Blurry screens, echoey audio, and trouble knowing when it's your turn to talk: These are just some of the annoyances that can go along with conversations on platforms such as Skype, FaceTime and Zoom.
And at a time when people are increasingly dependent on videoconferencing tools to stay connected, experts say another issue is emerging among those who use them: feelings of fatigue and burnout.
"It's mentally exhausting,” says Vaile Wright, senior director of health care innovation at the American Psychological Association. “You're trying to listen, you're trying to participate, you're trying to read nonverbal cues, you're trying to keep track of who's talking when, you're acutely aware of being watched — and you almost can't help but look at yourself at the same time."
While users might assume that videoconferencing is tiring because it lacks real-life cues like body language (meaning you have to work harder to keep up with the conversation), Wright and other experts say that, in fact, these calls can be tiring for the opposite reason — because they turn the parts of in-person conversations that happen subconsciously and sparingly, like sustained eye contact, into a torrent of information.
"In the real world, effective body language rules — like how close you get to someone and when you look into someone's eyes — are done very judiciously,” says communications professor Jeremy Bailenson, founding director of Stanford University's Virtual Human Interaction Lab. “What happens with these platforms is they take a cue that is used very infrequently in person — for example, staring directly into somebody's eyes — and apply it at a large scale, constantly."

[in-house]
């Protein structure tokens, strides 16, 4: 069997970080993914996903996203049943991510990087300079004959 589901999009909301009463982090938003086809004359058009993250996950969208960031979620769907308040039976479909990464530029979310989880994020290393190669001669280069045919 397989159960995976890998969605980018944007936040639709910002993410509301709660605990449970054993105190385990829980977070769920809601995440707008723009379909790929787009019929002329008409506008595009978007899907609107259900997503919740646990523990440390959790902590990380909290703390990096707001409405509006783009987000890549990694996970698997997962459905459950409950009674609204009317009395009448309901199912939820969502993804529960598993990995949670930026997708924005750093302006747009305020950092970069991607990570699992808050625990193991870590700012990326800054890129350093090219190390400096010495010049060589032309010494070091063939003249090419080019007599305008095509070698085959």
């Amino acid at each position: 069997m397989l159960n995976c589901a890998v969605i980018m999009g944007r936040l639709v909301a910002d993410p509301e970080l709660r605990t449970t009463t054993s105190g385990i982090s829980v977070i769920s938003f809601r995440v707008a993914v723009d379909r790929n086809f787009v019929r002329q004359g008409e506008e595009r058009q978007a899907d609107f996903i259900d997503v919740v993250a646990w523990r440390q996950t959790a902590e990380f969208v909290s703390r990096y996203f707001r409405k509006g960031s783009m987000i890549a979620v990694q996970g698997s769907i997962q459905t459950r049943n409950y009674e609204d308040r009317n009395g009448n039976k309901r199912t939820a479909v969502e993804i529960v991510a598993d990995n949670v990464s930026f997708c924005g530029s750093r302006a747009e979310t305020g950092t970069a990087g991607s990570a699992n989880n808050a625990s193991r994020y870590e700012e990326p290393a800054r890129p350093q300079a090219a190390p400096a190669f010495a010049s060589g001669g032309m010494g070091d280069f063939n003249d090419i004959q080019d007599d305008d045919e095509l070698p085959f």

The result? As Bailenson puts it: “It's not always the case that more equals more,” meaning that the constant, up-close nature of video calls, rather than being uplifting, can leave even the most extroverted among us feeling over-scrutinized and struggling to connect.
But with the need to rely on videoconferencing to keep up with friends, family and work obligations likely to persist for some time, experts say that small changes can be the key to improving our on-screen interactions.
Practice makes perfect
"My number one piece of advice is to practice,” says Bailenson, who recently threw a successful birthday party for his daughter (which required coordinating with a local performer, plus family members across the country) over video.
He recommends getting acquainted with whatever platform you'll be using in advance and taking the time to get used to the software and set up your own background.
If need be, he says, ask a willing, tech-savvy friend or family member for a tutorial, or even to conduct a practice call with you.